Your manager points to a girl at your table and says that she comes here every week and always ends up way too drunk. Serve her one or two before cutting her off. Your coworkers are running all over the place, mumbling to themselves a queue of things to do — this is a habit that most will develop as a server — or saying aloud “what the hell am I looking for??”

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The restaurant is absolutely poppin. See, if you love serving, you thrive in this environment. Luckily, you are one of those people. But, that is not to say that you don’t have stress dreams about tacos after a brunch shift.

The second wave hits, meaning your whole section got sat all at the same time, all college students wanting bottomless. Check their IDs. That one kid looks 15. He’s all good. Maybe ask him about his skincare routine?

Many of your tables have likely already been drinking. This is tricky. See, servers get paid $2.33 an hour, the restaurant assumes we’ll make minimum wage in tips — which we usually do, and they cover it if we don’t — but that means we feel a stronger urge to comply to a customer’s desires, despite how ridiculous they might be, to get paid more. A table might be mad if you cut them off and tip less. Still, though, it’s your responsibility to not overserve.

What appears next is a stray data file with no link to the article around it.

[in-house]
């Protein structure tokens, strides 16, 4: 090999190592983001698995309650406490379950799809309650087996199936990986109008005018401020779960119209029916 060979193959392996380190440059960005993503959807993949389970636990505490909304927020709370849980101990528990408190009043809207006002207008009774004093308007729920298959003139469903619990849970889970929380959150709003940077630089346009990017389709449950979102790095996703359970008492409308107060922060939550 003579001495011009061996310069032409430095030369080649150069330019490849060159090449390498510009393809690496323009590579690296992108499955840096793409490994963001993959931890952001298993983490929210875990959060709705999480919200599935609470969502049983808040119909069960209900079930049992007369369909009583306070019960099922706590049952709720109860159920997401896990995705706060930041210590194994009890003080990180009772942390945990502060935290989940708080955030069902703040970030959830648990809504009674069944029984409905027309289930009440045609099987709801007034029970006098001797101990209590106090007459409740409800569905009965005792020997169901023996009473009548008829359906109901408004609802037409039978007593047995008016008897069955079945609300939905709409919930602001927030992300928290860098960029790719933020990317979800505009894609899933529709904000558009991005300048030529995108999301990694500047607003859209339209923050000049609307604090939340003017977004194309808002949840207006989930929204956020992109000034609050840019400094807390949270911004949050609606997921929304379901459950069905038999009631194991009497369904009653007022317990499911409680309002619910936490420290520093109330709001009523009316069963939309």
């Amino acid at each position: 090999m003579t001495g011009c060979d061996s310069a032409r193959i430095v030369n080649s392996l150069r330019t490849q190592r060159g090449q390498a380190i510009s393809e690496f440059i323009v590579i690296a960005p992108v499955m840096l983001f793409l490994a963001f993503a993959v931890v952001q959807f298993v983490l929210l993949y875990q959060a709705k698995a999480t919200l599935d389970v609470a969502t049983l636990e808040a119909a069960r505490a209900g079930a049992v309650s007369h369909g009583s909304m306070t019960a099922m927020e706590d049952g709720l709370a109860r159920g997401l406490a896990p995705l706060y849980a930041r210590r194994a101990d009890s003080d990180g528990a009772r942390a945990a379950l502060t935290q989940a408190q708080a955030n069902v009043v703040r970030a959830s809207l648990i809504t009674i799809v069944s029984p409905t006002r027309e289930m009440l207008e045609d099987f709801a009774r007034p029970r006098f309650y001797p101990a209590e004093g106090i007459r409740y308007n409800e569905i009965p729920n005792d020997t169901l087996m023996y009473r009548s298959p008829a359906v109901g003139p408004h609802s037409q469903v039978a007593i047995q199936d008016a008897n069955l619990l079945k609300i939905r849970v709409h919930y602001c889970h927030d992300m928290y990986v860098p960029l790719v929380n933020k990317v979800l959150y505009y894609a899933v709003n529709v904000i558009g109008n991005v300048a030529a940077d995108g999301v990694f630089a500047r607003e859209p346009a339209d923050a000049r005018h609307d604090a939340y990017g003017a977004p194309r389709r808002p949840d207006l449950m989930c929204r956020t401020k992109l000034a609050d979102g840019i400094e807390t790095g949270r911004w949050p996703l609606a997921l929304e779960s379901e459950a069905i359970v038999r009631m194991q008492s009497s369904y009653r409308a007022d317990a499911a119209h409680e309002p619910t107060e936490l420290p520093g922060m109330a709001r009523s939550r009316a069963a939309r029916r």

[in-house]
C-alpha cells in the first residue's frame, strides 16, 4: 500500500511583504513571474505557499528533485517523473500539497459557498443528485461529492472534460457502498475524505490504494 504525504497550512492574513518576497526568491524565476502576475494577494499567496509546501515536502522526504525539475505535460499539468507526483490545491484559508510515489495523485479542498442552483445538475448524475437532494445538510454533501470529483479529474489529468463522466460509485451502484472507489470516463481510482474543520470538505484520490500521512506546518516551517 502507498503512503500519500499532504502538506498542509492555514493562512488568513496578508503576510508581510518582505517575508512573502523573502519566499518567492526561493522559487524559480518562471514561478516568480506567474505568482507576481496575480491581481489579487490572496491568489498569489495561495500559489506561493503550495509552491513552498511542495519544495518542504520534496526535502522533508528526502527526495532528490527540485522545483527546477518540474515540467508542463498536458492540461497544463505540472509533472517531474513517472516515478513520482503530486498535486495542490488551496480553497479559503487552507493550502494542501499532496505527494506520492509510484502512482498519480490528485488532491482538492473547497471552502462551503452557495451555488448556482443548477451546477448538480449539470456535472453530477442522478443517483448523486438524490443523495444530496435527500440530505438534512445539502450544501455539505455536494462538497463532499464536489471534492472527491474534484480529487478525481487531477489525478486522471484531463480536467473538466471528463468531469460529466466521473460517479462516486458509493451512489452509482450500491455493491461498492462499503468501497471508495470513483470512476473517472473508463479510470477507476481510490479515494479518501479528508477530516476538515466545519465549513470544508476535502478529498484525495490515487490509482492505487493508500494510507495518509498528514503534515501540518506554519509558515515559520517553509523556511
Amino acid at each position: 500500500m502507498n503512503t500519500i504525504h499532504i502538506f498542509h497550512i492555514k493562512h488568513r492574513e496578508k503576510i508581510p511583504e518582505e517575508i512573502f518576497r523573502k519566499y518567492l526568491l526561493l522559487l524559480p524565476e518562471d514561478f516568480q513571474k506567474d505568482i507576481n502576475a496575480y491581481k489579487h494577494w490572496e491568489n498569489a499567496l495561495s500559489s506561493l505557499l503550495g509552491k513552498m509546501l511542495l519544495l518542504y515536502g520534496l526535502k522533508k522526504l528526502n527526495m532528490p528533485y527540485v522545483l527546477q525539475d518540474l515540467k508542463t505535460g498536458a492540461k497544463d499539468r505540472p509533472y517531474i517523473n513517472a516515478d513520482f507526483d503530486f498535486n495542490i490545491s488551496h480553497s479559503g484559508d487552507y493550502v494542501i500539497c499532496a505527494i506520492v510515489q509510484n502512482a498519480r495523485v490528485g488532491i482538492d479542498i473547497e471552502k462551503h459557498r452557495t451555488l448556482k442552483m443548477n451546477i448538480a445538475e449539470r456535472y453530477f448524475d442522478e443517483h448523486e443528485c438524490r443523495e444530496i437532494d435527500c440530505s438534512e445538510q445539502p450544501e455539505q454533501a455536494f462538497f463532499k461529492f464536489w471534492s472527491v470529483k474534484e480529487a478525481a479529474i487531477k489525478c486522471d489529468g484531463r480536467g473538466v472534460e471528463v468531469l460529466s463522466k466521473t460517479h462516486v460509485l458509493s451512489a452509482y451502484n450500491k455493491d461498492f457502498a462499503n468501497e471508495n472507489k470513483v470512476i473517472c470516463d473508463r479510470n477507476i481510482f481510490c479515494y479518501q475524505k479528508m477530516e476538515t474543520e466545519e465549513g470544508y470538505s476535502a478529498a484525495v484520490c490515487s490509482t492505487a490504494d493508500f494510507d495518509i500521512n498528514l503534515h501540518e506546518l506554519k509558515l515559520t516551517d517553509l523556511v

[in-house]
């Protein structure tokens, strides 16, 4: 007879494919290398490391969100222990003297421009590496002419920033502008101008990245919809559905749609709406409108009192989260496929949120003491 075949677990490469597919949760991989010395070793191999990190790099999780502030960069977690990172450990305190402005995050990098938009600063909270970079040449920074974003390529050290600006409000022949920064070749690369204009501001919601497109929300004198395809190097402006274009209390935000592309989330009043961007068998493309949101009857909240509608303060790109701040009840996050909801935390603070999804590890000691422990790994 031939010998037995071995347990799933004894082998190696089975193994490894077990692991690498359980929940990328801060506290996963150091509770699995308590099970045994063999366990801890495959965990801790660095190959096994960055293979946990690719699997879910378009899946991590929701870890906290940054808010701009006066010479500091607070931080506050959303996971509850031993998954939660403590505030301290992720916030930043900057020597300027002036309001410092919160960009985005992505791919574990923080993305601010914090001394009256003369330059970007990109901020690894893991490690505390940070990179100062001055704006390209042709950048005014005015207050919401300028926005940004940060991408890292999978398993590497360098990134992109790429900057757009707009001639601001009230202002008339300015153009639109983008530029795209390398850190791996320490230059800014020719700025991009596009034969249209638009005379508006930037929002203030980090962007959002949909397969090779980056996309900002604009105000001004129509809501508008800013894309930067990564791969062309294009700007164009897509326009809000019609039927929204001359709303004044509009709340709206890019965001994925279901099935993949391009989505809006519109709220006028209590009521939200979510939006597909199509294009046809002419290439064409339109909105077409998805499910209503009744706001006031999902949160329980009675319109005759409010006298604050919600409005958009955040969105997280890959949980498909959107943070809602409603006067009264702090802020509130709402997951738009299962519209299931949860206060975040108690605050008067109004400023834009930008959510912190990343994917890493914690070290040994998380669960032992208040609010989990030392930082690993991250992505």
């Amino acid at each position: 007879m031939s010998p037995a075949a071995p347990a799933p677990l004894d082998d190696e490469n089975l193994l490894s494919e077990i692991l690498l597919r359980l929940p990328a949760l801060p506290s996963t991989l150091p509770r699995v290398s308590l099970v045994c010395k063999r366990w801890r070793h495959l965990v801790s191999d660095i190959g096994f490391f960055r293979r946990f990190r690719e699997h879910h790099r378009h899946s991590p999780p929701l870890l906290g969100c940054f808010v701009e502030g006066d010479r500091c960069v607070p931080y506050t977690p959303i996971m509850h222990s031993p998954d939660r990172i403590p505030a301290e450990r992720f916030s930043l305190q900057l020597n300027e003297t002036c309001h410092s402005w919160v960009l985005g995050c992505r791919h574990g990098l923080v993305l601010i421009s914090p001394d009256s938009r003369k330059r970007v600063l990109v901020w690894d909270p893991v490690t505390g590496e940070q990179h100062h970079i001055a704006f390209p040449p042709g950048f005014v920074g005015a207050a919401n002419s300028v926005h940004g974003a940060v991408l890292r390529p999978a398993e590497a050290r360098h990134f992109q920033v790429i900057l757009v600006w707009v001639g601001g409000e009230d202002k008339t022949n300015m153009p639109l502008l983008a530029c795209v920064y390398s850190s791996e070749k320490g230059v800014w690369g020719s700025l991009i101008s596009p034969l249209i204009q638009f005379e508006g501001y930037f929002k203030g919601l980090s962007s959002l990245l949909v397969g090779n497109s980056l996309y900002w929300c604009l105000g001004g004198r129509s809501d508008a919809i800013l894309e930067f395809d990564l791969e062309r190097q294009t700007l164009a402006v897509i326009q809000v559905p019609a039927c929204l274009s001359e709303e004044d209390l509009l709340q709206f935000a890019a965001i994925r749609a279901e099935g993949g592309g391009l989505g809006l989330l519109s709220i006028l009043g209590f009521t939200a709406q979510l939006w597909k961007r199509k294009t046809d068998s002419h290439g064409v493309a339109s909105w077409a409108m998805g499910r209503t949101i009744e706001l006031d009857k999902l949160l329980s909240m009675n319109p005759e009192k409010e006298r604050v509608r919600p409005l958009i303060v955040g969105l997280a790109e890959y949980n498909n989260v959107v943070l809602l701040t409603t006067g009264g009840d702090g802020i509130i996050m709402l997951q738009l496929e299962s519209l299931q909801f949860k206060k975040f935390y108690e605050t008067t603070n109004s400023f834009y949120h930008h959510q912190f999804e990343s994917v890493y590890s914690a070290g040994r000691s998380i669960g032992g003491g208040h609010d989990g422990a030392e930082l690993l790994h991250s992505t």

A group of frat-looking boys all order bottomless. One says to you “hey, uh, can you like, bring them as fast as possible?” You respond that you will do your very best, laugh and touch him on the shoulder.

Hey, don’t judge. Remember what I said about $2/hour?? You do what you gotta do. When you bring their first round right away, he says “hey, good job, you listened!” This is a true story. Condescending mother — “RUNNERS PLEASE!”

When you return for their second round, he reiterates, “uh, can we have them faster?”

It may be that the customer is always right, and you are the face of the restaurant, so you learn to keep your cool, but you’re not above a little passive aggression. Smile.

“Of course, you’re my top priority.”

Not like you have eight other tables and one bartender for the whole restaurant. Roll your eyes when you turn away and cuss him out to your coworker in the safety of the kitchen. Not like he’ll tip well anyway. When they finally leave, he’s left you a 10% tip and his Snapchat with a smiley face on the receipt. All you can do is laugh.

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Four to five hours later, you’ve made $200 — on a good day — you have a pounding headache, you’re dehydrated, and finally, you get to use the bathroom. When you get home, you shower and pass out at 7 p.m.

Here’s the thing, I actually love serving. I always say this, and it’s always proven true — for every rude, entitled customer who doesn’t tip, you have someone you really bond with and who tips you above and beyond. It’s exhausting, but satisfying. You see the instant results of your work in each tip, and you meet lots of interesting people. On the days that you reconsider why you’re still serving — cough bottomless brunches cough — you’ve got some hilarious stories to tell.

P.S. If you can’t afford to tip 20%, you can’t afford to eat out 🙂